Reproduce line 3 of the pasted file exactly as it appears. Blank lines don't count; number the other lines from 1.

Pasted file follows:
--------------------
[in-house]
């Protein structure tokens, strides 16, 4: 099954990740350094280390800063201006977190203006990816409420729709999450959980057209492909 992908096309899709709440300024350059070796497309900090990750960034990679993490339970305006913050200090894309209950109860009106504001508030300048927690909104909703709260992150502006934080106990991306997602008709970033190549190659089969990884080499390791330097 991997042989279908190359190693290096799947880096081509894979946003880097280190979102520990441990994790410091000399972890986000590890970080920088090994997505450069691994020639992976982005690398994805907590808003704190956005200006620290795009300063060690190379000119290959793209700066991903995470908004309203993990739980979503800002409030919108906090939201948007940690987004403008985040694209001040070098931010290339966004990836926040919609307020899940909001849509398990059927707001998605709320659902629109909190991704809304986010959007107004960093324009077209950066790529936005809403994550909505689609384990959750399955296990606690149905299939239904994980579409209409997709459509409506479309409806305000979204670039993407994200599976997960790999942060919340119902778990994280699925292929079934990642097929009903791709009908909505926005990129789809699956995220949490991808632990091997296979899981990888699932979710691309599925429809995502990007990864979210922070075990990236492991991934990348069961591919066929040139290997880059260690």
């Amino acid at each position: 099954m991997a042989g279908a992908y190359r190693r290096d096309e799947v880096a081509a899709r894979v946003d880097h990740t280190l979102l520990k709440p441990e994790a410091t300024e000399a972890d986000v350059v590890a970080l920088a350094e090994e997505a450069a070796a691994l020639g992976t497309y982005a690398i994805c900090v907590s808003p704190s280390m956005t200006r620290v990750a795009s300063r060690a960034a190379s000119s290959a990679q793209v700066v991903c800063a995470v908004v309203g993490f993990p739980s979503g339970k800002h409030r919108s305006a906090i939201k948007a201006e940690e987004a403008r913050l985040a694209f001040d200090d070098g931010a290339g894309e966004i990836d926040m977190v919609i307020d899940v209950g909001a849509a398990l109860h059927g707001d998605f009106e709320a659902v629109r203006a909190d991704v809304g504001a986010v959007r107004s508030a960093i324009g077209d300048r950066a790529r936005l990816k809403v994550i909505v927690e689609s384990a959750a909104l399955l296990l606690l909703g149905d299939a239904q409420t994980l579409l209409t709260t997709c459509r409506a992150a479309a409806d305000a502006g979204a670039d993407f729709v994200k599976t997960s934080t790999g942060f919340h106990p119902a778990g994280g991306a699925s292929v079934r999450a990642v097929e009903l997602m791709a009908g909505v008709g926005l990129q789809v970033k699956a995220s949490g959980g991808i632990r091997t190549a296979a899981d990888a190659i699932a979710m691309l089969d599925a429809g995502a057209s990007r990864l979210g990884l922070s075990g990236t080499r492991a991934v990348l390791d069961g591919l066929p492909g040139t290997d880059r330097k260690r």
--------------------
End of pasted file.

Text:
């Amino acid at each position: 099954m991997a042989g279908a992908y190359r190693r290096d096309e799947v880096a081509a899709r894979v946003d880097h990740t280190l979102l520990k709440p441990e994790a410091t300024e000399a972890d986000v350059v590890a970080l920088a350094e090994e997505a450069a070796a691994l020639g992976t497309y982005a690398i994805c900090v907590s808003p704190s280390m956005t200006r620290v990750a795009s300063r060690a960034a190379s000119s290959a990679q793209v700066v991903c800063a995470v908004v309203g993490f993990p739980s979503g339970k800002h409030r919108s305006a906090i939201k948007a201006e940690e987004a403008r913050l985040a694209f001040d200090d070098g931010a290339g894309e966004i990836d926040m977190v919609i307020d899940v209950g909001a849509a398990l109860h059927g707001d998605f009106e709320a659902v629109r203006a909190d991704v809304g504001a986010v959007r107004s508030a960093i324009g077209d300048r950066a790529r936005l990816k809403v994550i909505v927690e689609s384990a959750a909104l399955l296990l606690l909703g149905d299939a239904q409420t994980l579409l209409t709260t997709c459509r409506a992150a479309a409806d305000a502006g979204a670039d993407f729709v994200k599976t997960s934080t790999g942060f919340h106990p119902a778990g994280g991306a699925s292929v079934r999450a990642v097929e009903l997602m791709a009908g909505v008709g926005l990129q789809v970033k699956a995220s949490g959980g991808i632990r091997t190549a296979a899981d990888a190659i699932a979710m691309l089969d599925a429809g995502a057209s990007r990864l979210g990884l922070s075990g990236t080499r492991a991934v990348l390791d069961g591919l066929p492909g040139t290997d880059r330097k260690r």